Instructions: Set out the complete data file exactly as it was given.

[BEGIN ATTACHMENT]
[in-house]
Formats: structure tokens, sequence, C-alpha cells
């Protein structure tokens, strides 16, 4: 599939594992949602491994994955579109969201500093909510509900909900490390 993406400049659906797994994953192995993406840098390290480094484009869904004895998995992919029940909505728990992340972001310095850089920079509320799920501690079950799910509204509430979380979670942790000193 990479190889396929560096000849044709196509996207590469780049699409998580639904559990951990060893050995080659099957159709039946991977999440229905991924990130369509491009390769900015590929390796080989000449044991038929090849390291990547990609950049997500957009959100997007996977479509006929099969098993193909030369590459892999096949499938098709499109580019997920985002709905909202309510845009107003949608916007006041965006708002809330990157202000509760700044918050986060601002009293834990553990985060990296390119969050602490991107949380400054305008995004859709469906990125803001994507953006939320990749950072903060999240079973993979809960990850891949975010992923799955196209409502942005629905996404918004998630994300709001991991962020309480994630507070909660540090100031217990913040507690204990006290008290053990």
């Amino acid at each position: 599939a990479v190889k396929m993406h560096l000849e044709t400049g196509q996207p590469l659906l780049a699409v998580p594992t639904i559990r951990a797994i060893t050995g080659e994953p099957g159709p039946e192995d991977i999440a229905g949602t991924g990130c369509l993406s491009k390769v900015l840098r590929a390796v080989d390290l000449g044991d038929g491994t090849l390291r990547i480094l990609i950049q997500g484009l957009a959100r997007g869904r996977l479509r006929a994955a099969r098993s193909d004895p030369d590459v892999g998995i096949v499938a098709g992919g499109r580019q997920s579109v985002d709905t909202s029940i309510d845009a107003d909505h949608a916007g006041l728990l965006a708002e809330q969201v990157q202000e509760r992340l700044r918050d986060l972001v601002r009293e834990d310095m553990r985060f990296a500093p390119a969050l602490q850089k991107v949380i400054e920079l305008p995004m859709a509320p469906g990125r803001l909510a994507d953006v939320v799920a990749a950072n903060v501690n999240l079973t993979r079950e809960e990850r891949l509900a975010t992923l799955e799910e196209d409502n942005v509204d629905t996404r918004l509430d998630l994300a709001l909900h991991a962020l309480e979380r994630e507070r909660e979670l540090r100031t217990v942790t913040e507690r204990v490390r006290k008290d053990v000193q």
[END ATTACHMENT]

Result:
[in-house]
Formats: structure tokens, sequence, C-alpha cells
């Protein structure tokens, strides 16, 4: 599939594992949602491994994955579109969201500093909510509900909900490390 993406400049659906797994994953192995993406840098390290480094484009869904004895998995992919029940909505728990992340972001310095850089920079509320799920501690079950799910509204509430979380979670942790000193 990479190889396929560096000849044709196509996207590469780049699409998580639904559990951990060893050995080659099957159709039946991977999440229905991924990130369509491009390769900015590929390796080989000449044991038929090849390291990547990609950049997500957009959100997007996977479509006929099969098993193909030369590459892999096949499938098709499109580019997920985002709905909202309510845009107003949608916007006041965006708002809330990157202000509760700044918050986060601002009293834990553990985060990296390119969050602490991107949380400054305008995004859709469906990125803001994507953006939320990749950072903060999240079973993979809960990850891949975010992923799955196209409502942005629905996404918004998630994300709001991991962020309480994630507070909660540090100031217990913040507690204990006290008290053990």
């Amino acid at each position: 599939a990479v190889k396929m993406h560096l000849e044709t400049g196509q996207p590469l659906l780049a699409v998580p594992t639904i559990r951990a797994i060893t050995g080659e994953p099957g159709p039946e192995d991977i999440a229905g949602t991924g990130c369509l993406s491009k390769v900015l840098r590929a390796v080989d390290l000449g044991d038929g491994t090849l390291r990547i480094l990609i950049q997500g484009l957009a959100r997007g869904r996977l479509r006929a994955a099969r098993s193909d004895p030369d590459v892999g998995i096949v499938a098709g992919g499109r580019q997920s579109v985002d709905t909202s029940i309510d845009a107003d909505h949608a916007g006041l728990l965006a708002e809330q969201v990157q202000e509760r992340l700044r918050d986060l972001v601002r009293e834990d310095m553990r985060f990296a500093p390119a969050l602490q850089k991107v949380i400054e920079l305008p995004m859709a509320p469906g990125r803001l909510a994507d953006v939320v799920a990749a950072n903060v501690n999240l079973t993979r079950e809960e990850r891949l509900a975010t992923l799955e799910e196209d409502n942005v509204d629905t996404r918004l509430d998630l994300a709001l909900h991991a962020l309480e979380r994630e507070r909660e979670l540090r100031t217990v942790t913040e507690r204990v490390r006290k008290d053990v000193q």